And it can be fun – quick too, with swift throttle response, whatever mode you’re driving in. Top speed is limited to a more than adequate 100mph.

The unassisted steering is a joy – hugely communicative (thanks to the aero-friendly skinny front tyres) and responsive. The steering wheel itself is a wonderful thing to hold, too – small and perfectly formed.

Front-end grip is surprisingly strong and there’s next to no body roll if you push hard around a bend. Yet in spite of the apparently sporty set-up, the ride quality is surprisingly good: firm, but with a sense of quality about it.

Which sums up the car perfectly – it might be lightweight, but it feels like a robust, high-quality Volkswagen. That the drive is, in the greater scheme of things, pretty unremarkable, is perhaps the most remarkable thing about the XL1. This, after all, is a car that achieved over 200mpg on our Central London test drive, and claims it can average up to 313mpg – beating Dr Piech’s vision by some margin.

Disqus - noscript

Why, of course. It is nigh on perfect, being a VW...

So put an air con pump in but keep fit windows? Makes sense.

What does the MPG come down too on say a drive from London to Leeds? Can it maintain that kind of consumption at motorway speeds?

I lLike the concept and appearance.

As for day-to-day practicality, I guess we'll have to wait for a further developmental generation or two.

But it's coming...

want! a marvel optimised for other things than the normal speed and space. A very interesting proposition- I hope it leads to more smaller cars

I wonder if it uses even less fuel than the first Mercedes?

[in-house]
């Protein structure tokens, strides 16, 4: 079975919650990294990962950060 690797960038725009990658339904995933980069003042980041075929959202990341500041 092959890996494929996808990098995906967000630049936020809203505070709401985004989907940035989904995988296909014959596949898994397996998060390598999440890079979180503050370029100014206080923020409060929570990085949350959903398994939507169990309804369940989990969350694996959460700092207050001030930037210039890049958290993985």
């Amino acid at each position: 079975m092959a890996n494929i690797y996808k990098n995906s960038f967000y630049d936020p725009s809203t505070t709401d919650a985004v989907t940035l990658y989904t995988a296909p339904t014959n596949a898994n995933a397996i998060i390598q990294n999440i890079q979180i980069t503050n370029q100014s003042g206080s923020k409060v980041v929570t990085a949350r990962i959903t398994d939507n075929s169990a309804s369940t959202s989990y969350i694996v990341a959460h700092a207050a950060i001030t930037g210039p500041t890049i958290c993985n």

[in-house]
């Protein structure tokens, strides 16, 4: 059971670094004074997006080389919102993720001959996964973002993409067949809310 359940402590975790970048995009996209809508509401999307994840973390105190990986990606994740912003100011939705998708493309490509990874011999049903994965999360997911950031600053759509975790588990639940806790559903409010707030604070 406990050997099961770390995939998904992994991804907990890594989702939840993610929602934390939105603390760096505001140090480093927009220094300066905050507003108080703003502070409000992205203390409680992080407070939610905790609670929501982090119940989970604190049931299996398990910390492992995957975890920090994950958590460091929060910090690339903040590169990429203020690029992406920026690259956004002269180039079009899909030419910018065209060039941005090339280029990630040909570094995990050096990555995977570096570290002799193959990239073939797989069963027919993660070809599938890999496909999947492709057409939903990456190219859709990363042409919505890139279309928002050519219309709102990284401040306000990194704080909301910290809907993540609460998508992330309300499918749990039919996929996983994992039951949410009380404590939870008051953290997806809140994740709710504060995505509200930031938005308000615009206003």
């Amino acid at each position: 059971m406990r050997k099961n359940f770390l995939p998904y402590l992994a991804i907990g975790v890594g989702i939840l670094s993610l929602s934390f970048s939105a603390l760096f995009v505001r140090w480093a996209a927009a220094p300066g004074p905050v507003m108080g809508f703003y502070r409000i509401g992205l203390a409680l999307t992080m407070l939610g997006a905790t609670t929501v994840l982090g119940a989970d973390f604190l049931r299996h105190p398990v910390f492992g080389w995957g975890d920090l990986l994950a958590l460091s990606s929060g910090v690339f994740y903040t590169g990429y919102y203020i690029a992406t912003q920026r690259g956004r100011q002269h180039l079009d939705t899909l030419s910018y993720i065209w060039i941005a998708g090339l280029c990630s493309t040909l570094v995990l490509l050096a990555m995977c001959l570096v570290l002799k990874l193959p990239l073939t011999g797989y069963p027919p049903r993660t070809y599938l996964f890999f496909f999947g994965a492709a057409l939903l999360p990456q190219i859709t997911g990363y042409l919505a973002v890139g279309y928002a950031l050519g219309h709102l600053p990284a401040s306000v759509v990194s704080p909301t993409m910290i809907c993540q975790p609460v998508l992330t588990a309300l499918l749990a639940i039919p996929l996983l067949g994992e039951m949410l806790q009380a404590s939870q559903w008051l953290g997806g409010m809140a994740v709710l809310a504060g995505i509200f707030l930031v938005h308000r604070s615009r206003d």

Interesting host of technologies. Hope some of these trickle down to real-life cars some time soon.

The reason for building this as a production car is might be one entirely different one.

Which number of cars qualifies it as a production car? Is it by any means a number around 200 which also was required for Rally cars I remember.
Could it not possibly be linked to some zero emission laws in California and/or low fleet consumption laws in the USA as well now in Europe too.
After all it has seen companies like Porsche having to merge with VW for this reason to get the average down or companies like Lamborghini being sold to Audi. In the UK Aston Martin had to incorporated an Aston Martin branded Toyota iQ. But they had to stop it. I guess they could not sell the required numbers to effect it's fleet consumption.
I wonder who will buy Aston Martin. Maybe after VW and BMW it's now Mercedes turn to buy a British elite car maker?

This is not the beginning of cheap motoring.
100k somewhat dampens the idea of saving money on fuel.
And buy the time it becomes common rail technology the reduced consumption will have given government the excuse to triple or quadruple current fuel taxes.
Government will not accept having it's income from fuel tax quartered by more fuel efficient cars.
Stop dreaming the impossible, Motoring will always cost as much as they can get away with.

Key specs

  • Price: TBC
  • Engine: 0.8-litre 2cyl TDI
  • Power: 47bhp diesel engine, plus 27bhp electric motor
  • Transmission: Seven-speed DSG, rear-wheel drive
  • 0-62mph: 12.7 seconds
  • Top Speed: 100mph (limited)
  • Economy: 313mpg
  • CO2: 21g/km
  • Equipment: Carbon fibre monocoque, magnesium wheels, ceramic brakes, LED lights, climate control, Bluetooth
  • On sale: TBC